Boat Buying Tips Part One


Longer and warmer days can make us think of lazy days on or near water. When we think about going for a boat ride or fishing on any lake or river, some of us might begin dreaming of owning our own boat. Living north of the 49th parallel, the summers tend to be shorter, so we want to know that we will get the most use and value for our boat-buying dollar. Boat shopping can be enjoyable, but it can also be annoying, frustrating, exhausting or all of the above. You need to ask yourself some questions before deciding on a boat because there are many things to consider. Achilles inflatable  First of all, what kind of boat are you looking for? Is it for water skiing, tubing, fishing or just for sightseeing? Where and how will you be spending most of your time? How many people will normally be in the boat with you, and what kinds of features do you want or need? For most of us, price is also a major factor. Know how much you are willing to spend on a boat. New boats have great appeal but some of us may be limited to purchasing a used boat simply because of the price tag. (A word of caution: in the used boat market, a bargain is not necessarily a bargain, and a boat bought in the united states and brought to Canada usually has no warranty in Canada. Since i am a marine mechanic in Canada, this article will be from a Canadian perspective)

I was brought a boat bought at an auction in the states late in the season, so it wasn’t until the following spring that it came into my shop to be checked over. The first time I fired up that 200 HP outboard, the knocking was so loud that you could almost hear it clear across town. The outboard was shot and required a $5000 fix.

Another man brought me a boat he’d bought in Texas to be used for water skiing. He thought he’d gotten a great deal. He brought the boat to me because he noticed the instrument panel wasn’t functioning properly. You couldn’t tell engine speed because none of the electronic gauges were working. The instrument panel was a one piece unit, so it cost this customer $800 just for the instrument package. He had been sold the boat with the promise that there were no problems.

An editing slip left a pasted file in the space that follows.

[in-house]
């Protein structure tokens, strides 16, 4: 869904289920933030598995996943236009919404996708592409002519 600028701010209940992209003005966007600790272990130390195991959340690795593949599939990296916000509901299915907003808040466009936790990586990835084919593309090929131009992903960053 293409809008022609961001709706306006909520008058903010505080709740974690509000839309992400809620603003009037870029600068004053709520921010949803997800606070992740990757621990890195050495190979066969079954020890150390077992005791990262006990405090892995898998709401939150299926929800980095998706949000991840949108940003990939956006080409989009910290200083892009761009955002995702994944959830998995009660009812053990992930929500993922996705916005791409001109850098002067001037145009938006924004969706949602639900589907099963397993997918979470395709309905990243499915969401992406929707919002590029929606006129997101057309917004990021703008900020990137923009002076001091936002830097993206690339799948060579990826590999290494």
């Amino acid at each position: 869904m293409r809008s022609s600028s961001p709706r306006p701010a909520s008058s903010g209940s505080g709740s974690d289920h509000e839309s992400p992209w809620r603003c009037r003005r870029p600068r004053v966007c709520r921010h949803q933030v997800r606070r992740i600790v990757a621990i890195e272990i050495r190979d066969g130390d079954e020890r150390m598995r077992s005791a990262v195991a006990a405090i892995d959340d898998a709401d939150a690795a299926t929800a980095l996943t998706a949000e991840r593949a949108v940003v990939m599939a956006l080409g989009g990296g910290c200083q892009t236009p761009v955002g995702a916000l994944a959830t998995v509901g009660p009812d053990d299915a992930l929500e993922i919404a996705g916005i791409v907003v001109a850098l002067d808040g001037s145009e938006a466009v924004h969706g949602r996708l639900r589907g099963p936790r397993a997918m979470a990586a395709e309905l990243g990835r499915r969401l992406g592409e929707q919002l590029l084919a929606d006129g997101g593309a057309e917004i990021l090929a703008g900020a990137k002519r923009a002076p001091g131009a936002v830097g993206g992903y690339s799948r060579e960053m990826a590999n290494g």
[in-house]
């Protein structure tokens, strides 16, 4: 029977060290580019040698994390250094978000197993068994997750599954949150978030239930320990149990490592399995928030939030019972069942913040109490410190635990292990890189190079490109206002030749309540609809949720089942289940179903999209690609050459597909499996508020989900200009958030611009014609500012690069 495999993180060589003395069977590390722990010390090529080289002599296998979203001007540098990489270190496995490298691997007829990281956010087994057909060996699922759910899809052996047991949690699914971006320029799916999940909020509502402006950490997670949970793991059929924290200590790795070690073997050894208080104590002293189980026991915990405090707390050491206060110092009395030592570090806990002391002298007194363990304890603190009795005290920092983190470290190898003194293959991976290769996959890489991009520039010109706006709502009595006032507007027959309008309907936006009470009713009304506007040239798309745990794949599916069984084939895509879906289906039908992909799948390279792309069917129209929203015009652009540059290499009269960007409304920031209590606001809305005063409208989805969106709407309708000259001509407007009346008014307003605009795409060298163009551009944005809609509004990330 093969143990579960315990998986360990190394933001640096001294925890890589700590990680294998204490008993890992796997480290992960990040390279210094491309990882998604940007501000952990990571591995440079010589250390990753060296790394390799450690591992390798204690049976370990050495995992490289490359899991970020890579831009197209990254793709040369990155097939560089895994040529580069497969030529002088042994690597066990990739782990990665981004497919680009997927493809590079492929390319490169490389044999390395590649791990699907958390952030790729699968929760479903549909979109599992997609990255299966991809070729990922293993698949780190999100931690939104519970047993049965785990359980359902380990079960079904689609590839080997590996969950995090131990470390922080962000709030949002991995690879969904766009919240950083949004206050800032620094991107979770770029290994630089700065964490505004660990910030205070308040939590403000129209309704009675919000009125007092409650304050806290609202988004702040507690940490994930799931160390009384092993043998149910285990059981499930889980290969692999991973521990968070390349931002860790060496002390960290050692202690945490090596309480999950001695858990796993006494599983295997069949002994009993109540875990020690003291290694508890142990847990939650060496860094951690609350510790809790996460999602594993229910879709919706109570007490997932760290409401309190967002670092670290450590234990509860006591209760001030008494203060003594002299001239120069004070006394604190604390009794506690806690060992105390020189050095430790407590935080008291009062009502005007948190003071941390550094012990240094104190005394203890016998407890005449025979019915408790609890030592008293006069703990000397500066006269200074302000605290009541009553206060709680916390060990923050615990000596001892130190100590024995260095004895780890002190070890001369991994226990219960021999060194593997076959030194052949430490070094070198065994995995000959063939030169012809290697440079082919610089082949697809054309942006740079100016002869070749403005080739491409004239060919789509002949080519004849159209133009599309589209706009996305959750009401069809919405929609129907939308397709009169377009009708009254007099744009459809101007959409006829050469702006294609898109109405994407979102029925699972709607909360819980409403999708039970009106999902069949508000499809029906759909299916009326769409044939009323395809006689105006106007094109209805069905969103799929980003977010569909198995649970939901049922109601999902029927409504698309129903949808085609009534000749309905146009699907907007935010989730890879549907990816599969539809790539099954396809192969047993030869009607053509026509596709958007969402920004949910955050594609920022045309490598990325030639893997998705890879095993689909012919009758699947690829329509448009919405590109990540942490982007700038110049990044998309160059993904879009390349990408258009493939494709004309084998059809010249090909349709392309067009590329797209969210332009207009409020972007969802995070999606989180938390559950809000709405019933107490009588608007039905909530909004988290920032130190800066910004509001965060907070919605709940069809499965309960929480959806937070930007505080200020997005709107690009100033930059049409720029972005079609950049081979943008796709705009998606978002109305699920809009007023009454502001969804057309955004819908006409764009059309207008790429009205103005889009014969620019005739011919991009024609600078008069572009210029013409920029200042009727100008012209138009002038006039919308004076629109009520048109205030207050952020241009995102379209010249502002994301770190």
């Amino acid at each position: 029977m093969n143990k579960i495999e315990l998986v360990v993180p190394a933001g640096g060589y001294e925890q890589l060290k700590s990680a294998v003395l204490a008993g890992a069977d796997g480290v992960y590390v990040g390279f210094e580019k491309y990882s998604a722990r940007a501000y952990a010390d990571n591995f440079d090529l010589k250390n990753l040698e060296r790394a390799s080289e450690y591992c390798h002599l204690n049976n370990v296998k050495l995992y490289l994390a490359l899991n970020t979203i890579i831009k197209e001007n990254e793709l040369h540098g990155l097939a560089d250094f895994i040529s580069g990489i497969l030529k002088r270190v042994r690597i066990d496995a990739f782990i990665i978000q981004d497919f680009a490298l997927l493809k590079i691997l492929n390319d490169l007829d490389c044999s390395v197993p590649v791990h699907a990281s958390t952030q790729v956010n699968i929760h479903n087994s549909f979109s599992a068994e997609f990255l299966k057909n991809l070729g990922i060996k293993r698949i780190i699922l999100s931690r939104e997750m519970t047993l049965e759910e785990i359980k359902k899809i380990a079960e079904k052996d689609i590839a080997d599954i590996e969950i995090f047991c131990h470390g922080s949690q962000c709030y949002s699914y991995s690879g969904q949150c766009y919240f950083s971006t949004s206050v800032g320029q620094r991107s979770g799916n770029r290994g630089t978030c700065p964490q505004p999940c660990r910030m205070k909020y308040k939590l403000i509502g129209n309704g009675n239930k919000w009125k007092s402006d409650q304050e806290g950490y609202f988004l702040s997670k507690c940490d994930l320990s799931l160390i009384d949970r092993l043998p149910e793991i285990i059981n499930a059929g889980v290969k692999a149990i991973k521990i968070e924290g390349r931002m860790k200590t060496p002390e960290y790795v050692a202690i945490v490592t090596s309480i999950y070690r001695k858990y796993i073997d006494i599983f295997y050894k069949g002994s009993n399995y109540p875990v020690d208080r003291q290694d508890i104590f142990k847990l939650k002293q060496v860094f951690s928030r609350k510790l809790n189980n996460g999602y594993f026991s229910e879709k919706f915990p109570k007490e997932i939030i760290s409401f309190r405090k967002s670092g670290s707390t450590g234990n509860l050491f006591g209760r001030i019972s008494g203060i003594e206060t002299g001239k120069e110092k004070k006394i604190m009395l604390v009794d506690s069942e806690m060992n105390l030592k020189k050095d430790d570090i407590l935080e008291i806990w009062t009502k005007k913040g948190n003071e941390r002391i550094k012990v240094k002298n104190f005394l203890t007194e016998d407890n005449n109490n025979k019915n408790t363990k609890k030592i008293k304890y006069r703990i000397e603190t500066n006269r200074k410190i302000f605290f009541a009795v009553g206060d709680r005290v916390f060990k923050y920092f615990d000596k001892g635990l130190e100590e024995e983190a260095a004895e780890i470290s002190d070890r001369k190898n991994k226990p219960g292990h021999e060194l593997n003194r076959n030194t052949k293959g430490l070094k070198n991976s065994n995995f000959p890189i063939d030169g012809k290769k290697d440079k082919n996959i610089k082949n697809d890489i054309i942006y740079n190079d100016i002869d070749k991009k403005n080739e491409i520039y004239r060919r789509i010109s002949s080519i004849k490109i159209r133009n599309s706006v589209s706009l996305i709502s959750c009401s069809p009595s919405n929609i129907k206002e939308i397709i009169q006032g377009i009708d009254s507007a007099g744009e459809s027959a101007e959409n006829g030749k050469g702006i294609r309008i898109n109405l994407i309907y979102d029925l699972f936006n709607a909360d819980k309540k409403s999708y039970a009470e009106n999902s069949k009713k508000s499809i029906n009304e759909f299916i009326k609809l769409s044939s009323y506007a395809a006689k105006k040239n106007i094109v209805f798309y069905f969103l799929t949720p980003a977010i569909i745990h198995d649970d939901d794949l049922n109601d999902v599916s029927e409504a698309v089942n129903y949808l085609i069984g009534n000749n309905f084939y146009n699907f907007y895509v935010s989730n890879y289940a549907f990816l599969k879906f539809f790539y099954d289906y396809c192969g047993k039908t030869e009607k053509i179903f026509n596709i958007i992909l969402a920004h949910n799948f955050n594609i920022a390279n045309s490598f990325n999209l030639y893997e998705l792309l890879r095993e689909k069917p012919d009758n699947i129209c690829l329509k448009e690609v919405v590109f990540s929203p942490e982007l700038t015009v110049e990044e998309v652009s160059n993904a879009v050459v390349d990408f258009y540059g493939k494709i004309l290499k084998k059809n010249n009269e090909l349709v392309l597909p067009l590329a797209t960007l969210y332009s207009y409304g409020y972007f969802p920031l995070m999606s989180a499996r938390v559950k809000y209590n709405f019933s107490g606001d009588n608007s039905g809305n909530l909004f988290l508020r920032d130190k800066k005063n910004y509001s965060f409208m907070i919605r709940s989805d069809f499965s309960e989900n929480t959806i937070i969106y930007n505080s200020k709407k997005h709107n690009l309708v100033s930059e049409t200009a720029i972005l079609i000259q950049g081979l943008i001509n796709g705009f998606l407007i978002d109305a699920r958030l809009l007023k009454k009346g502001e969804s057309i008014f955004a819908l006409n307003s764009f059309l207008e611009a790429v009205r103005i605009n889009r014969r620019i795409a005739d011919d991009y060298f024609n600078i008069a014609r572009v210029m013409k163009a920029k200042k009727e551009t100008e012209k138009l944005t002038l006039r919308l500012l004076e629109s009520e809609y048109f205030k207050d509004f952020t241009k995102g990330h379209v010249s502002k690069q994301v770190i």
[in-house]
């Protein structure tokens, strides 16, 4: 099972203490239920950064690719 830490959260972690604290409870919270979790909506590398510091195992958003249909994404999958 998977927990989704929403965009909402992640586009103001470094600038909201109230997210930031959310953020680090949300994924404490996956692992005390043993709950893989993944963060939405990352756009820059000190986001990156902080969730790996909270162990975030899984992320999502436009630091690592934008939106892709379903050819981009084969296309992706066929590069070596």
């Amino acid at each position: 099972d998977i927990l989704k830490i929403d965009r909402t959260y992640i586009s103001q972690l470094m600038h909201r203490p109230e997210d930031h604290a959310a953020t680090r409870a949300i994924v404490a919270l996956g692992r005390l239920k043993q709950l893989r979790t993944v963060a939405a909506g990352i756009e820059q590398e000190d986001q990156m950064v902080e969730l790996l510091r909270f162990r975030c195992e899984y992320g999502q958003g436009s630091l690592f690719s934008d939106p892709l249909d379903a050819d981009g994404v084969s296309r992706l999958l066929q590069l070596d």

New boats have higher price tags and generally need to be financed. There are many affordable used boats out there and good deals can be found, but some boats that look good and affordable might not be what they seem at first glance. When you begin to make your selection, know your price range, know what size of boat will meet your needs, and know what features you want. Also keep in mind that most of us will need to tow our boat to our fishing or boating destination, so make sure you have a vehicle capable of towing a boat. A 14 to 16 foot boat will work well on smaller lakes without a problem, but I would recommend a 16 foot boat rather than a 14 footer. After you’ve chosen the length, you will also have to decide on a width for your boat as a variety of widths are available. Many of the older models are narrower than today’s boats. Newer boats come with options such as live wells, navigational lighting, bilge pumps, better seating and better handling. When you buy a new boat, you have a warranty on the boat, motor, trailer, etc. Many used boats come with very limited warranties or even none, so be sure to ask and get in writing what the warranty includes. Too many people have bought a used boat without a warranty only to discover that all was not as promised. Before buying that boat, ask to take it out on the water, preferably with a seasoned boat owner. You do not want to purchase a boat having been promised that the boat is in great condition and works well only to find out the first time out that you are reduced to rowing back to shore or losing a wheel off the trailer. You could also wind up with dead batteries, no lights or a myriad of other issues.

Shazaib Khatri58

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